Over 50 years ago, Dr. Martin Luther King Jr. reminded America that we failed to make good on the promises of democracy and inclusive access to our nation’s prosperity.
“America has defaulted on this promissory note insofar as her citizens of color are concerned,” he remarked during his often misunderstood ‘I Have A Dream’ speech.
Charlotte is now in the process of writing its own promissory note for residents in pursuit of economic and social mobility. This will require more than thoughts and rhetoric of systems change. It will require a shedding of systemic paternalism and a desire for people of color to have co-ownership of Charlotte’s vision and structures. Most importantly, we all must lead courageously beyond our self-interest.
For the past 20 years, poverty has been my “white whale,” and I have been its “Ahab” in the Queen City. However, I learned over time to look at people as opportunities for us all, as opposed to mere victims of our de jure and de facto systems. I had to step out of myself as a savior and convert into a believer in the very people I supported. Charlotte must view residents hidden in the shadows of its economic towers as valuable human talent. A failure to do so will paralyze any good intentions because our actions will be saturated with unconscious paternalism that reinforces social hierarchies. No system can be effective with that type of prejudice.
Our community activists should lead with an urgency that is unbridled by a mere seat at the table. Too often communities of color are pacified with small gifts that equate to maintenance of the status quo. Our duty is to engage the issues of the day, not as invited guests, but co-owners of processes and resources. If we want to change issues of education, housing, talent, and others, we must communicate that support from benefactors cannot equate into subservience or mere acquiescence without shared power. We can have humility and command mutual respect at the same time if we are intellectually and spiritually brave.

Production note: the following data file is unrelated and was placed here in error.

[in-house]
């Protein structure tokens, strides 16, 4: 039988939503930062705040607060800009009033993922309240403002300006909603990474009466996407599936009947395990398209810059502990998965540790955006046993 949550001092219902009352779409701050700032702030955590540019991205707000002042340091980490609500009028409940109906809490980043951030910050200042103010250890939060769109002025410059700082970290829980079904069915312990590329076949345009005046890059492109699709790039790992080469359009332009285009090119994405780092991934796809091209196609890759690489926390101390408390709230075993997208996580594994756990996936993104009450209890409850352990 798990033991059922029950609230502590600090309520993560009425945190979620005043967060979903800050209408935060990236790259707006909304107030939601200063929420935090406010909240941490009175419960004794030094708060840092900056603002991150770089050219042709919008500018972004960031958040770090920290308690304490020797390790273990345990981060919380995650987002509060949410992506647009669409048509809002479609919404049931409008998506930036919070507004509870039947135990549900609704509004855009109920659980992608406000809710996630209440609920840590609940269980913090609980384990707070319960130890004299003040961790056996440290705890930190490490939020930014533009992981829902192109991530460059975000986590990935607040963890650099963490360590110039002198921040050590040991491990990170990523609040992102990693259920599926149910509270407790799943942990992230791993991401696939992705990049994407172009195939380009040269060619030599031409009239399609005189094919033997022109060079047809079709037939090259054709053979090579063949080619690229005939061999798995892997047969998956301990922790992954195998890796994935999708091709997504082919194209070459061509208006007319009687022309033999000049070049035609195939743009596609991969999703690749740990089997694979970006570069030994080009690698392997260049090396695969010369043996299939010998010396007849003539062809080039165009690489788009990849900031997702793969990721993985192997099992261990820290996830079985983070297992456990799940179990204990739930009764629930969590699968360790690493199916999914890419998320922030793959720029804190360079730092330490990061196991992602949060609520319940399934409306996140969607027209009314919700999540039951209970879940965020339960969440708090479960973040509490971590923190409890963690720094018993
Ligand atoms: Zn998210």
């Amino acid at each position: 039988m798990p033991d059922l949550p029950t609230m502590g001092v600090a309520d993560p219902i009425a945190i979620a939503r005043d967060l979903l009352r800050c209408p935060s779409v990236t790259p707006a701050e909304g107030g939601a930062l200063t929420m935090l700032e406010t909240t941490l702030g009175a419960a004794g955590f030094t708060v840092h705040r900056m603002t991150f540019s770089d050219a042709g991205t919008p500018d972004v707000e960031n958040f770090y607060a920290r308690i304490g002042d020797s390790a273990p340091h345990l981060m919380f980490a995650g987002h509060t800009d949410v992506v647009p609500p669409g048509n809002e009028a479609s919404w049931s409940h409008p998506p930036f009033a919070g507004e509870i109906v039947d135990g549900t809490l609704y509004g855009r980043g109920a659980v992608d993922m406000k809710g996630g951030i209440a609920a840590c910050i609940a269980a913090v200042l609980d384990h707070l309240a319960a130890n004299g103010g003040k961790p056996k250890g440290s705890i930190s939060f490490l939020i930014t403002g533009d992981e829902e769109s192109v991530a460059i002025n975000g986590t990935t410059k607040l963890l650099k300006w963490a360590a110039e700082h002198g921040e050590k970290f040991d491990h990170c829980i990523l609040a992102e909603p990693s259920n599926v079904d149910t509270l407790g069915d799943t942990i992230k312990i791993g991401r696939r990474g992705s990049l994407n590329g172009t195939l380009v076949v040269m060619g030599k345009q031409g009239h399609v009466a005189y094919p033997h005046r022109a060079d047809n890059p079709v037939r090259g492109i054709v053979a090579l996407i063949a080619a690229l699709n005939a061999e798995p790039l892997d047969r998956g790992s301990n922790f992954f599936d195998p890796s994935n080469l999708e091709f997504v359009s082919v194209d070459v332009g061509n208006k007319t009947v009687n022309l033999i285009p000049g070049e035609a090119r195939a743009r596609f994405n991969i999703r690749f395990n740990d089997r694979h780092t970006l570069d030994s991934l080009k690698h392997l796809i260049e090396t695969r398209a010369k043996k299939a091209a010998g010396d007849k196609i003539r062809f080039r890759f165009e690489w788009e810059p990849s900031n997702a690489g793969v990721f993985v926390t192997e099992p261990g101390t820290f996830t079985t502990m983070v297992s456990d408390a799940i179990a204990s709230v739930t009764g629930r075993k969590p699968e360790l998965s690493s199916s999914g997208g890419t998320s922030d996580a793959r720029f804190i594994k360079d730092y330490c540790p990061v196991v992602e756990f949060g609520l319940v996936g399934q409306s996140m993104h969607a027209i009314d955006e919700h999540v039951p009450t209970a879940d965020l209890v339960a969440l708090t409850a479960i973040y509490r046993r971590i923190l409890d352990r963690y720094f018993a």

Brave leadership requires actions that go beyond self-preservation. While it seems idealistic, we can look at the sacrifices and risks of leaders from slavery to today’s modern era of Reconstruction as examples. The elected must lead beyond their hopes for reelection. The black and brown faces in the C-suites of businesses must tactfully advocate with conviction. Male and female leaders will have to confront their own patriarchal thinking to avoid toxic forms of masculinity and feminism that impact families. Just as important, we cannot allow resources to serve as an excuse for the underdevelopment of our future talent. Some sacrifices and sharing of our abundance are required from the courageous.
As I leave Charlotte to become the Senior Policy Advisor for the City of Richmond, I desire to lead with these principles. In many ways, my experience in Charlotte has fortified my own resolve and ability to dream. If this all seems a little too idealistic, I ask that we reconsider the purpose of vision. All things that become tangible realities for the good fall short of the fantasies that inspired them. My hope for Charlotte is that it dreams bigger about the talent waiting in the shadows and makes good on its promissory note.
Patrick C. Graham, Ph.D. is a public sector leader and author with over 21 years of executive level experience. He is also a professor of contemporary history and social advocate.